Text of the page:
The top 10 marketing successes and failures of the year, published in the latest edition of TheMarker magazine, reveal much about effective marketing options: from the political action campaign that adopted a color, emblazoned it on a ribbon, and tied it around the country, to the daring rebranding of Israel's most veteran cellular operator - Pelephone - and the one-man tour de force, Avishai Braverman, who almost single-handedly marched Ben Gurion University of the Negev forward, thanks, among other things, to his extraordinary ability to attract rich donors. Here are a few of the prominent members of the lists.
After much consulting with marketing experts, TheMarker's number one choice was the campaign against the disengagement from the Gaza Strip, led by the Gush Katif headquarters and its director, Rafi Seri. Not only did the campaign lead to a dramatic change in public opinion, from 65 percent in favor of the disengagement before the campaign to less than 50 percent when the list was published, but also the campaign's simplicity and "viral" effectiveness bore witness to the ability of a simple message with a simple symbol to recruit supporters and advance a cause.
Although it is uncertain whether the Gush Katif headquarters' victory over public opinion will be more than temporary, and it is almost certain that it will not prevent evacuation of the Gush - from a marketing point of view, orange, the color of the Gaza Coast Regional Council's flag since its establishment, has become rooted in our consciousness and recorded as a dizzying success.
The second success was a gamble - both in terms of money and image. In the middle of last year, Pelephone began a dramatic marketing effort, erasing any trace of its former self and presenting a new brand, bluer and simpler. Honesty and simplicity were the two values on which the company based its brand in an attempt to erase the its image as an expensive, technologically backward, arrogant and inefficient brand.
A life or death gambit
With an annual $10 million investment, including $2 million in the first month, Pelephone launched its rebranding with the assistance of Bauman Ber Rivnay. Despite all the doubts regarding the efficacy of selling a cellular telephone - a sophisticated, technologically advanced and fashionable product - with a message of simplicity, Pelephone actually began closing in on Cellcom, the country's second-largest cellular provider after Partner. Consumers began noting Pelephone as the preferred brand from a price standpoint, and by the first quarter of 2005, Pelephone was attracting new subscribers at a faster pace than the competition.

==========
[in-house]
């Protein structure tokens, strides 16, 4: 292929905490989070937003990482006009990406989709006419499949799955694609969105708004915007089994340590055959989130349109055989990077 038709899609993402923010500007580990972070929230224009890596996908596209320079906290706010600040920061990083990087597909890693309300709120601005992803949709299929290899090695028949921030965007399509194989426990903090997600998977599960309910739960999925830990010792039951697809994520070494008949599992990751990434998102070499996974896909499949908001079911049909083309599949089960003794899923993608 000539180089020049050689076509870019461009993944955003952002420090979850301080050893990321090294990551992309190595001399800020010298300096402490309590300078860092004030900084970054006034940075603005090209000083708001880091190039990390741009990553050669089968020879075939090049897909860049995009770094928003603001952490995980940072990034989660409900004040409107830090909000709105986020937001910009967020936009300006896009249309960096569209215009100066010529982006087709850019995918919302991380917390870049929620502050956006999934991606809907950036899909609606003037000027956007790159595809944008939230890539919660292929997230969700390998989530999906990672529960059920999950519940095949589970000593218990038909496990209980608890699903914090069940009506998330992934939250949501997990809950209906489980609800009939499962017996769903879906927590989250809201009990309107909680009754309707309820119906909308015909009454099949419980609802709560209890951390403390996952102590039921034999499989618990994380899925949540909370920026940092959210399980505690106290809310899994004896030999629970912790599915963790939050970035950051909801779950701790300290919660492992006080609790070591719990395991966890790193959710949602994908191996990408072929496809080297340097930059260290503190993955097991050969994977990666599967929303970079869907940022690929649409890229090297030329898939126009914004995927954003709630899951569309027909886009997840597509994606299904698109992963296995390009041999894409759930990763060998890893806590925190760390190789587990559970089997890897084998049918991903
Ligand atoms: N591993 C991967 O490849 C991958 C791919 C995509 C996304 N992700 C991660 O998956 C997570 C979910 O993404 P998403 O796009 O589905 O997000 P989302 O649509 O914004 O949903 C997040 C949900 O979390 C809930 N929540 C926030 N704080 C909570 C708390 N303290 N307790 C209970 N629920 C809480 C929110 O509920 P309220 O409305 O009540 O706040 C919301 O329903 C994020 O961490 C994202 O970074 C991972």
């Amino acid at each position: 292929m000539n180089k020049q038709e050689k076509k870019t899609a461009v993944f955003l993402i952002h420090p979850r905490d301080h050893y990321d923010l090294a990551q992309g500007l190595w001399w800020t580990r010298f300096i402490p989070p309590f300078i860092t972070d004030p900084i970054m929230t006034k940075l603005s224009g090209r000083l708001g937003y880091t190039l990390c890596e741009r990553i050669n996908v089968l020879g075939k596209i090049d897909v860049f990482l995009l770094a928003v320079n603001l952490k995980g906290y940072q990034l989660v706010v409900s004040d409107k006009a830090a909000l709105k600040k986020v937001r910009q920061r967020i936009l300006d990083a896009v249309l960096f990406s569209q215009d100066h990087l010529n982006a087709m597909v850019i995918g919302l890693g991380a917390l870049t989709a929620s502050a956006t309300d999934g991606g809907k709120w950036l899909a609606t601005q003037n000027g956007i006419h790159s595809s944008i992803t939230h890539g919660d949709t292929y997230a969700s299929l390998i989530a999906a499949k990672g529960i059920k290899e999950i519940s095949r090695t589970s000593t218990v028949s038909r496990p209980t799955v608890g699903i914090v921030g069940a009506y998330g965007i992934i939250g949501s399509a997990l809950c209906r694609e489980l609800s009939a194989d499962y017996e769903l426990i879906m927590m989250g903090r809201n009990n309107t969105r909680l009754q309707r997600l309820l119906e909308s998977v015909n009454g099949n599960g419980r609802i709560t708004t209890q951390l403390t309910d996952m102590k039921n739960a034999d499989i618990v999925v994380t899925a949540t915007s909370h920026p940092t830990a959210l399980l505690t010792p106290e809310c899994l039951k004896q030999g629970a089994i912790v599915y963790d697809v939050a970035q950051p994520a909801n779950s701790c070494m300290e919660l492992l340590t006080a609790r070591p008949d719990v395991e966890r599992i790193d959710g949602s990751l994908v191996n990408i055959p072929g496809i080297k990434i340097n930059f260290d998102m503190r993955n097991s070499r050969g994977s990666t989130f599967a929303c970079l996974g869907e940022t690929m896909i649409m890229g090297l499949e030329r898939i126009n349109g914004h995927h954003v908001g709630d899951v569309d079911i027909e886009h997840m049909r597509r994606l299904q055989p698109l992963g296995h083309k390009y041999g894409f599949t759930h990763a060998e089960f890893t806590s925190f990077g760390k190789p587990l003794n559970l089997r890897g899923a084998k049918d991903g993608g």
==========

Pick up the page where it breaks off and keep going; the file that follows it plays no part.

Third place for image-building campaigns went to Bank Hapoalim. Although the campaign's effect is harder to measure, it definitely had a subconscious influence on consumers. The campaign was designed to make people identify with Hapoalim as the country's most "Israeli" bank. Following the advice of publicist Rani Rahav, Hapoalim invested NIS 4 million so that all the country's museums and national parks open to the public, free of charge, during the intermediate days of Pesach (the last week of April). Then, prior to Independence Day (in mid-May), Hapoalim magnanimously spent NIS 10 million on Israeli flags, which it distributed to the public via daily newspapers. This may have hurt flag sellers on the street corners, but hundreds of thousands of people apparently flew the flags distributed by the bank.
Speaking of Israeliness - this time in the failures department - what could, theoretically, be more Israeli than the Ahla prepared salad brand? Its branding campaign was one of the country's more memorable in recent years, but it turned out that when the marketing was scaled down, so was the public's loyalty to the brand. During the lull between campaigns, Ahla's market share fell from 60 percent to 33.5 percent, as Israelis followed the ads and bought Tsabar salads instead. By then it was too late, and even with a NIS 25-million campaign, Ahla regained only 1.5 percent of the market, while Tsabar retained its 50-percent share.
How not to market
Another management mistake, or perhaps a whole series of mistakes, led to the distinction of the second worst failure. Telad's tender for Channel 2 simply lacked leadership.
Third place went to Education Minister Limor Livnat, for her lack of wisdom in not renewing the public relations contract with Erez Communication, which had created positive momentum in introducing the Dovrat Commission's recommendations for education system reforms. Livnat put media relations in the hands of a ministry assistant spokesperson, and then fired 4,500 teachers, linking their dismissals to cutbacks in the ministry's budget, resulting in sweeping opposition to the recommendations and to Livnat herself.
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